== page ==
Use Christmas wrap to build family traditions and preserve special memories

My Story: Special Christmas Wrap

contributed by Donna

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Our family does have rules for gift opening like taking turns, unwrapping carefully, and saving wrappings for use later. A bonus is that this can be great family story time if you are creative with the Christmas wrap. Use a map from that summer's road trip, especially if you were farsighted enough to do some of your shopping while on vacation there. When the present is unwrapped, spread out the map to retrace your trip. Make a point of buying only high quality wrapping paper, only once a year, and only if it is very special.

For instance, when we went to Australia, we bought Aboriginal art paper (like high-end wrapping paper here) and wrapped all that year's Christmas and birthday presents in it, having bought most of those presents while there. That was five years ago and we still use that paper. It always starts a conversation about the Alice Springs Cultural District and the amazing didgeridoo and clapstick musicians we enjoyed there.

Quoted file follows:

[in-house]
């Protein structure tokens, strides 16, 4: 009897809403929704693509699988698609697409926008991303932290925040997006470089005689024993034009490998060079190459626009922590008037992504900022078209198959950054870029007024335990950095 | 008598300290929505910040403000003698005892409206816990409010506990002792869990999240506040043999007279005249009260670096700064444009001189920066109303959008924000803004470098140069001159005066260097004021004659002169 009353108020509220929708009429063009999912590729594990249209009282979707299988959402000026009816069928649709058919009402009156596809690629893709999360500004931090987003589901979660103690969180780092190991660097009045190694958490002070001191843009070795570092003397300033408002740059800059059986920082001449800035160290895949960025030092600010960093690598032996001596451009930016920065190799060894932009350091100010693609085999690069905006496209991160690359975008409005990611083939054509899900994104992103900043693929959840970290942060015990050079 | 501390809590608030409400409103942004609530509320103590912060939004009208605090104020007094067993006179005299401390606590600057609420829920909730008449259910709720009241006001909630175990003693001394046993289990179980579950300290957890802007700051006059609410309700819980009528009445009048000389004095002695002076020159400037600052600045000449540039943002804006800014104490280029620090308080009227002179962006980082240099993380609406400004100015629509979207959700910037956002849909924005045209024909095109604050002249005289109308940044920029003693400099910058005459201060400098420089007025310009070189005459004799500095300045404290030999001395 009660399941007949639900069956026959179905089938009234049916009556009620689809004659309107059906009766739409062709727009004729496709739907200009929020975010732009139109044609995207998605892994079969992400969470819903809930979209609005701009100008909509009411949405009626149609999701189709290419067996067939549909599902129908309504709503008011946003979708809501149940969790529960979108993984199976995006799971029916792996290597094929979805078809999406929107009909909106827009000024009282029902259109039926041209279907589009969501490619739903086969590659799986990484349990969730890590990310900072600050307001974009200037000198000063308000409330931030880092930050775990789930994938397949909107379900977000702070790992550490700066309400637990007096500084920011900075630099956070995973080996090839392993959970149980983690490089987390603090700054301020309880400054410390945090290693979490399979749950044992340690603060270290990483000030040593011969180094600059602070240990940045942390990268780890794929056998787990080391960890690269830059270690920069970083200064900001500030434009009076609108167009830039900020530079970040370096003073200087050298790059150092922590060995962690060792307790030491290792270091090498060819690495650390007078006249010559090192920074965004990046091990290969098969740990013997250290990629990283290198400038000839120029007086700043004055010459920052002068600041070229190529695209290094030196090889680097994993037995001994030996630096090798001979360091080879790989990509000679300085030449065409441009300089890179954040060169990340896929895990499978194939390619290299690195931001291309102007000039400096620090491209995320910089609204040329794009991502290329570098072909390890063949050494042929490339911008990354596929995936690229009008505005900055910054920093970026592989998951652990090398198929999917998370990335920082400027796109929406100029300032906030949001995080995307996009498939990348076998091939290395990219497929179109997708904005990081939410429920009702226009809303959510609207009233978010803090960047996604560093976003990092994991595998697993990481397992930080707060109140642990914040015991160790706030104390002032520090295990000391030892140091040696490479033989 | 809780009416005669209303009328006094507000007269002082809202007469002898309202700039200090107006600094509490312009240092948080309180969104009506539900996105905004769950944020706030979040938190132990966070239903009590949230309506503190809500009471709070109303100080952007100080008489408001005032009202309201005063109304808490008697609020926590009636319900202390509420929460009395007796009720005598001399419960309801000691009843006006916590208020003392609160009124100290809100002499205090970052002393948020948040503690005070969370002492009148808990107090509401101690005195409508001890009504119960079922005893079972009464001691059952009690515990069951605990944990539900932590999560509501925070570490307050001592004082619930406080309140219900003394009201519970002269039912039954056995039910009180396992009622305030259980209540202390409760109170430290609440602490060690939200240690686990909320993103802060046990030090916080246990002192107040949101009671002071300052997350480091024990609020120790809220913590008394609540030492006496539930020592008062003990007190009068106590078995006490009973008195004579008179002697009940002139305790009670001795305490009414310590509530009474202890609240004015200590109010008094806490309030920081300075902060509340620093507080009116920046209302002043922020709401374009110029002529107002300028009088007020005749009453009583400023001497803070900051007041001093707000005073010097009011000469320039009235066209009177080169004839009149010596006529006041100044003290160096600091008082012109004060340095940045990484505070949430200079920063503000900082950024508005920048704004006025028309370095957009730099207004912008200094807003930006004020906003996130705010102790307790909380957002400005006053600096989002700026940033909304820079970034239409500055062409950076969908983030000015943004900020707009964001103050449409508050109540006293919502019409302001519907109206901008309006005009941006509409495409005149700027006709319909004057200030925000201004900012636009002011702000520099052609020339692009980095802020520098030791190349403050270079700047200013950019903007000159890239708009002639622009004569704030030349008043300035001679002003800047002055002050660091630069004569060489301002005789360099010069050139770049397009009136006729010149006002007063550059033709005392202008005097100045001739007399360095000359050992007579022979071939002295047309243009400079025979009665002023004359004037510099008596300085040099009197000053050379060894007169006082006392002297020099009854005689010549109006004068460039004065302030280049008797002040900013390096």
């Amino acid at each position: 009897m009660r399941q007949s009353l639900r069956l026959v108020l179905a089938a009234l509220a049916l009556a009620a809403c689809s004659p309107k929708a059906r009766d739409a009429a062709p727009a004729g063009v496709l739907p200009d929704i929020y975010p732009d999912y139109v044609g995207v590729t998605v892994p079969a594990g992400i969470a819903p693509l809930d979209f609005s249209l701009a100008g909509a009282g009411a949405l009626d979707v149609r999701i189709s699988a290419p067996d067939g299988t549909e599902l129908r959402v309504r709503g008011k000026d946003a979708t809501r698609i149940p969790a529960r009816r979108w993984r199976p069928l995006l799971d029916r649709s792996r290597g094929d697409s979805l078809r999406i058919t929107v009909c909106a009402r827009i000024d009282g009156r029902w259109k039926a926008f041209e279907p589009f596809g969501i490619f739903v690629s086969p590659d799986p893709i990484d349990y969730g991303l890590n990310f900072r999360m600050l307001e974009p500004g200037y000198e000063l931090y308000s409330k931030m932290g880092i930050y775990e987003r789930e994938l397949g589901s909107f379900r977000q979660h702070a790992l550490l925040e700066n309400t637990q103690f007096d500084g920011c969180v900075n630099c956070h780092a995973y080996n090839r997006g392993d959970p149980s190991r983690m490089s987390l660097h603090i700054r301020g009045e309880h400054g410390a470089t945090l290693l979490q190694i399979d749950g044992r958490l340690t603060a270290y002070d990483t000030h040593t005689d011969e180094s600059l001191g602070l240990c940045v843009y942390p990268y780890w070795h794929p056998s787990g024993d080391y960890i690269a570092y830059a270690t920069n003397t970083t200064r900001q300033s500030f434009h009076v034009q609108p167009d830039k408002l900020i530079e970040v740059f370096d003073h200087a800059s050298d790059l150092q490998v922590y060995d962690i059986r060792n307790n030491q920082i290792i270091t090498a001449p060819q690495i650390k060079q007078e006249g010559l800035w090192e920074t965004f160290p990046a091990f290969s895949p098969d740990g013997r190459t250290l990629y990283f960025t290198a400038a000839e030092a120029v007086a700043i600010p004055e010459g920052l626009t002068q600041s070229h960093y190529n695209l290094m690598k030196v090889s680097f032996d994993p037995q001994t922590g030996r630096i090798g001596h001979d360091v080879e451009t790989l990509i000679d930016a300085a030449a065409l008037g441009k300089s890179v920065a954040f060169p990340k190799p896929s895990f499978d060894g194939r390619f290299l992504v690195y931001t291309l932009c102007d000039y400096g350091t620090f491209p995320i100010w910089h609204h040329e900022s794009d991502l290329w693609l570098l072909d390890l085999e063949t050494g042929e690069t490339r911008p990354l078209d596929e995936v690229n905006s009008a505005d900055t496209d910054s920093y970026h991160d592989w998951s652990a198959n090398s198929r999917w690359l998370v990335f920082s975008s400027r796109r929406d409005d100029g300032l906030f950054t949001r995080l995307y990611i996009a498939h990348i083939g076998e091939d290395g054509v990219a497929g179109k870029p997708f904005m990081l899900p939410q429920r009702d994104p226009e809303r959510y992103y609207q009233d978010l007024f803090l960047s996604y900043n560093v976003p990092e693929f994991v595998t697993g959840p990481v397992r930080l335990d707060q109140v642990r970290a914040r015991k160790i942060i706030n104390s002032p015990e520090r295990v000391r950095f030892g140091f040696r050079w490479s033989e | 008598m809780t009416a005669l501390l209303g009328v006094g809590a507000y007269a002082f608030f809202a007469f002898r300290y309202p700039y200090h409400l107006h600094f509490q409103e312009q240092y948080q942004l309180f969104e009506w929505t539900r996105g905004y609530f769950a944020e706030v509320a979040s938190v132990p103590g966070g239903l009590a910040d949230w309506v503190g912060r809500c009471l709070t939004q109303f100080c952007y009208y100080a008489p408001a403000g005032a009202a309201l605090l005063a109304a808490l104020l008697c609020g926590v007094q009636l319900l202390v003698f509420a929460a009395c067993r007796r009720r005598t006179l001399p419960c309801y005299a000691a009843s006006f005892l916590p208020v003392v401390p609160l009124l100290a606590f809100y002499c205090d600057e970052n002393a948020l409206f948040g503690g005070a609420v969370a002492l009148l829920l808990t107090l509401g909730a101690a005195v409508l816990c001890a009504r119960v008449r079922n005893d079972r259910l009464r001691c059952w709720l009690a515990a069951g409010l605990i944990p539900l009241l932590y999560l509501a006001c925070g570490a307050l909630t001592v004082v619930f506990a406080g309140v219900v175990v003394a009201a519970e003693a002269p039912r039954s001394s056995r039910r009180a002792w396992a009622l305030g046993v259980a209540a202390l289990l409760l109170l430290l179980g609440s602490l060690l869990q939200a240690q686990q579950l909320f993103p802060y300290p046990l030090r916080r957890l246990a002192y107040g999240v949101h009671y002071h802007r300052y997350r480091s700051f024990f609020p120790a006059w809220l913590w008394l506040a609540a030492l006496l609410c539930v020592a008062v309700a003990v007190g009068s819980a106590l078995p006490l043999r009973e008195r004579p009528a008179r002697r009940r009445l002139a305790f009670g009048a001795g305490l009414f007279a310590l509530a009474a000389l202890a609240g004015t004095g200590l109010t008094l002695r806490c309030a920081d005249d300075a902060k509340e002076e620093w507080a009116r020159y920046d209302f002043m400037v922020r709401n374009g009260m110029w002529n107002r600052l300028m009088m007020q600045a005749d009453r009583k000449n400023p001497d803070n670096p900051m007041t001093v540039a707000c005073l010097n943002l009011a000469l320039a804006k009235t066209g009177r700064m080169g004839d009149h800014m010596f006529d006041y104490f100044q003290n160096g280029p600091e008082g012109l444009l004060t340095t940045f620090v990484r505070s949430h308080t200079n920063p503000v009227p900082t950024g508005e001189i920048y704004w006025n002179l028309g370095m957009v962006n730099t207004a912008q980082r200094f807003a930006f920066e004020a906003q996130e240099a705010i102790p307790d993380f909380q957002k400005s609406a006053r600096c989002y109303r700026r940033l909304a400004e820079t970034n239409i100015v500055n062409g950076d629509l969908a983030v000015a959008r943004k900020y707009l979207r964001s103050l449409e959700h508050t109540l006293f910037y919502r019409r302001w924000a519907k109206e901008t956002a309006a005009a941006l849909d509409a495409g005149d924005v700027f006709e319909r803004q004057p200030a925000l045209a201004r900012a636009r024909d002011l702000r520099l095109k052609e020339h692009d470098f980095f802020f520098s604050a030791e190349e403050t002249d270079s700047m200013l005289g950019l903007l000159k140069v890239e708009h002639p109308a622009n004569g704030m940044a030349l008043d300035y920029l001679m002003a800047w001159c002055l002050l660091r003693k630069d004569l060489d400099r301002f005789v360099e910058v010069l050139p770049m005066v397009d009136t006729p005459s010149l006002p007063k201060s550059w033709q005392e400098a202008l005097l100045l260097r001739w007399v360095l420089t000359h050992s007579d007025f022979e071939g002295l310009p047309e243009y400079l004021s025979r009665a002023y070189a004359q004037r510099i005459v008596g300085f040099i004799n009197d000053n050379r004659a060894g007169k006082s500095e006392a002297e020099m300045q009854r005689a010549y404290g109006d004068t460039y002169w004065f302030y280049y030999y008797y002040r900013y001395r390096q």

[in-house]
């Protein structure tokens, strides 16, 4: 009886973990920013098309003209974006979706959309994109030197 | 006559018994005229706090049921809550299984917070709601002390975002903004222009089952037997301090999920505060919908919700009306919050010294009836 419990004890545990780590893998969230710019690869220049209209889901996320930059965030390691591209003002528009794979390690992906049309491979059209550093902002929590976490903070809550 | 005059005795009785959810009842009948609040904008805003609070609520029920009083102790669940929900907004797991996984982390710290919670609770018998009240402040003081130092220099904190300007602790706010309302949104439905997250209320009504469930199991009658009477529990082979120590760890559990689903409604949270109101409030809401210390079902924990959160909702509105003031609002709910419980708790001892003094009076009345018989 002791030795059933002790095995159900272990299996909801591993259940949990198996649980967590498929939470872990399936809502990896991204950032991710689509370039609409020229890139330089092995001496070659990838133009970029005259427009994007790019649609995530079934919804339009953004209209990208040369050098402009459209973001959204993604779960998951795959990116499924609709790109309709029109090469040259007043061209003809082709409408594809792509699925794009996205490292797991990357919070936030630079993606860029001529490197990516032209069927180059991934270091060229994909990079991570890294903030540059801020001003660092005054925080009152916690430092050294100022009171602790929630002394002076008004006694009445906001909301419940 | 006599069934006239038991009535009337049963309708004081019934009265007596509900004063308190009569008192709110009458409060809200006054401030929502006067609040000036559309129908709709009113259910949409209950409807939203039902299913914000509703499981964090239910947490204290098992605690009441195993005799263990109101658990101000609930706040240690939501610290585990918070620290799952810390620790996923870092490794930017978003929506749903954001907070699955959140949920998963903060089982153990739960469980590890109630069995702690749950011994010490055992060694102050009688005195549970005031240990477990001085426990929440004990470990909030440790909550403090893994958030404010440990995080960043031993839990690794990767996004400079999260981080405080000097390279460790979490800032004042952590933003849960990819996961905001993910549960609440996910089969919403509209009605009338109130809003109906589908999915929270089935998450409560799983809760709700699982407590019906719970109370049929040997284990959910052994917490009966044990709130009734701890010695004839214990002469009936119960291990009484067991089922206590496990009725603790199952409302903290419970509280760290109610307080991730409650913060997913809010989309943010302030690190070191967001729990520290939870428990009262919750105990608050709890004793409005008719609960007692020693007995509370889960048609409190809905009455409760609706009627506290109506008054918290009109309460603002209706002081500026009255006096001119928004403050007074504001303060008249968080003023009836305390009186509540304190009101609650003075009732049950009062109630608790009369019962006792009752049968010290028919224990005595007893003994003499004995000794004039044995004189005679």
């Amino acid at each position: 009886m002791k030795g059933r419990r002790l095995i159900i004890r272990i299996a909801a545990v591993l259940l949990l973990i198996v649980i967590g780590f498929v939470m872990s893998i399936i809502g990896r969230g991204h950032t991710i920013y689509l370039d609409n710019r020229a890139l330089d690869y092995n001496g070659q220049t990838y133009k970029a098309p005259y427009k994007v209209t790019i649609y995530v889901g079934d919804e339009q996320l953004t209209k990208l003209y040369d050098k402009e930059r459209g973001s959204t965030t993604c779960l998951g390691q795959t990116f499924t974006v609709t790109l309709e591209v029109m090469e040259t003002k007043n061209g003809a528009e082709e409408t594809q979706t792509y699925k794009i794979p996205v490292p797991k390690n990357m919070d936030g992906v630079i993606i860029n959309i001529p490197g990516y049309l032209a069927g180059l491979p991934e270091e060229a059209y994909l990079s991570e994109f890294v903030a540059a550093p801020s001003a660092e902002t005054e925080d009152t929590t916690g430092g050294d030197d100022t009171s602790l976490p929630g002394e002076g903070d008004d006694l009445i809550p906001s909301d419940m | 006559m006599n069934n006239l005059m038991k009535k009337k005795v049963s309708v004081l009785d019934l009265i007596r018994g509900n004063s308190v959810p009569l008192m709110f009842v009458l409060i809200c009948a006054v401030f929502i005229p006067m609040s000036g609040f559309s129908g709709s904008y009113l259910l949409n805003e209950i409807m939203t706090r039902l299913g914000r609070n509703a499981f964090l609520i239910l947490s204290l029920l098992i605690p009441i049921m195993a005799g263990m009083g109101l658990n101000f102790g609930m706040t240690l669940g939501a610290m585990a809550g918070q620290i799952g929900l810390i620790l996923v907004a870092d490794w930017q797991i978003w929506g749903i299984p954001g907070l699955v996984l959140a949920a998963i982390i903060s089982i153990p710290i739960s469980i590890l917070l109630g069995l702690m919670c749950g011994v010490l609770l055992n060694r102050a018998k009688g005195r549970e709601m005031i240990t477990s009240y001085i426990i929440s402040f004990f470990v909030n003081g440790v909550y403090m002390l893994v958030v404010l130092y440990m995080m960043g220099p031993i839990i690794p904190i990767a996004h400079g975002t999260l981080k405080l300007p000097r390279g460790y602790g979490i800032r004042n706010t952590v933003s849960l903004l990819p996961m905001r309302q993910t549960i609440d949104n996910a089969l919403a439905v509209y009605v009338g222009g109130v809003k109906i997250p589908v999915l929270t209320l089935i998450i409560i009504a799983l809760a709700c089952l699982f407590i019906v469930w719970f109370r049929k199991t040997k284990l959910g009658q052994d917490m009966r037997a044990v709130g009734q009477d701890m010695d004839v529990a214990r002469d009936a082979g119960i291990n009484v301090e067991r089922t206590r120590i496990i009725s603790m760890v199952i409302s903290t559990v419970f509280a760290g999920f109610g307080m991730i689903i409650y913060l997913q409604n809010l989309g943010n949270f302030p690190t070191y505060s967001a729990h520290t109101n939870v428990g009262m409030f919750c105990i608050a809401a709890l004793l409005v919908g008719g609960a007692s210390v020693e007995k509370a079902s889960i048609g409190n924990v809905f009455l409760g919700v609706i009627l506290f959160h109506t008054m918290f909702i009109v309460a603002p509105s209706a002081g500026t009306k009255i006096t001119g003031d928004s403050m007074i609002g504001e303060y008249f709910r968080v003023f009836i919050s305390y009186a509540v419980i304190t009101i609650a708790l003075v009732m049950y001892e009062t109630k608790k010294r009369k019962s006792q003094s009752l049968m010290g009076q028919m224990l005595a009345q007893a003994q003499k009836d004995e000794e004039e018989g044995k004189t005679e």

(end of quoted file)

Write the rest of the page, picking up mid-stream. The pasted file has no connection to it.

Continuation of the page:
My husband's family has been saving wrapping paper for decades and we still use "Grammy's favorite botanical paper" though Grammy is long gone. The paper often starts stories about her various gardens and special way with blooms, even though the paper is, of course, creased, wrinkled and starting to fade. The family has developed ways to wrap and tie presents using absolutely no tape, which takes a little practice at first but even my 7-year-old can do it now.

We have explained to our children that sometimes people outside the family don't understand about re-using wrapping paper, and that they would be happier if we wrapped their gifts in new paper or in cloth bags. We do have a selection of cloth gift bags made over the years by different family members. We also use bandanas and scarves to wrap gifts, which are, of course, part of the gift.

Certainly, re-using wrapping or making part of the gift serve as wrapping is thrifty. However, it also can serve as a way to think more fully about the recipient, to let them know you were thinking of their particular interests, and to keep family stories alive for the younger generations (my kids know the favorite flowers of a gentle great-great-grammy they never got to meet).

"My Story" is a regular feature of The Dollar Stretcher. If you have a story that could help save time or money, please send it to

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